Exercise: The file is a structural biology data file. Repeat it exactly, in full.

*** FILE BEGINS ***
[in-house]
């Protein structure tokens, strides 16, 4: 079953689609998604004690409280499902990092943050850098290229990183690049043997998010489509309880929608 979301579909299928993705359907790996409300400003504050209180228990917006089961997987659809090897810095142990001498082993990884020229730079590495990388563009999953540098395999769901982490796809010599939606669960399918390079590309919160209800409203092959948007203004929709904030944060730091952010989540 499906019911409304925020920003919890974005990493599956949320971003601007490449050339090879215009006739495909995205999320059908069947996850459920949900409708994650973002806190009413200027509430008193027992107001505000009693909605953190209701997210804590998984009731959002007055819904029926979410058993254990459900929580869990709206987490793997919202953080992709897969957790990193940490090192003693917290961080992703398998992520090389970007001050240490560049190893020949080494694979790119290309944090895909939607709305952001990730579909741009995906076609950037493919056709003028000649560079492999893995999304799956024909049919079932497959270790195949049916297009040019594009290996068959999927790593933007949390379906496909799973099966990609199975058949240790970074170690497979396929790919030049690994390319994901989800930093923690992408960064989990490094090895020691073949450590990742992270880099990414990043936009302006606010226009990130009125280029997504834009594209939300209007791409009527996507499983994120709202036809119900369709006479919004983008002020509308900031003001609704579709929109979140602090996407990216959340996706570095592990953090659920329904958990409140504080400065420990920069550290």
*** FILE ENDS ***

[in-house]
């Protein structure tokens, strides 16, 4: 079953689609998604004690409280499902990092943050850098290229990183690049043997998010489509309880929608 979301579909299928993705359907790996409300400003504050209180228990917006089961997987659809090897810095142990001498082993990884020229730079590495990388563009999953540098395999769901982490796809010599939606669960399918390079590309919160209800409203092959948007203004929709904030944060730091952010989540 499906019911409304925020920003919890974005990493599956949320971003601007490449050339090879215009006739495909995205999320059908069947996850459920949900409708994650973002806190009413200027509430008193027992107001505000009693909605953190209701997210804590998984009731959002007055819904029926979410058993254990459900929580869990709206987490793997919202953080992709897969957790990193940490090192003693917290961080992703398998992520090389970007001050240490560049190893020949080494694979790119290309944090895909939607709305952001990730579909741009995906076609950037493919056709003028000649560079492999893995999304799956024909049919079932497959270790195949049916297009040019594009290996068959999927790593933007949390379906496909799973099966990609199975058949240790970074170690497979396929790919030049690994390319994901989800930093923690992408960064989990490094090895020691073949450590990742992270880099990414990043936009302006606010226009990130009125280029997504834009594209939300209007791409009527996507499983994120709202036809119900369709006479919004983008002020509308900031003001609704579709929109979140602090996407990216959340996706570095592990953090659920329904958990409140504080400065420990920069550290």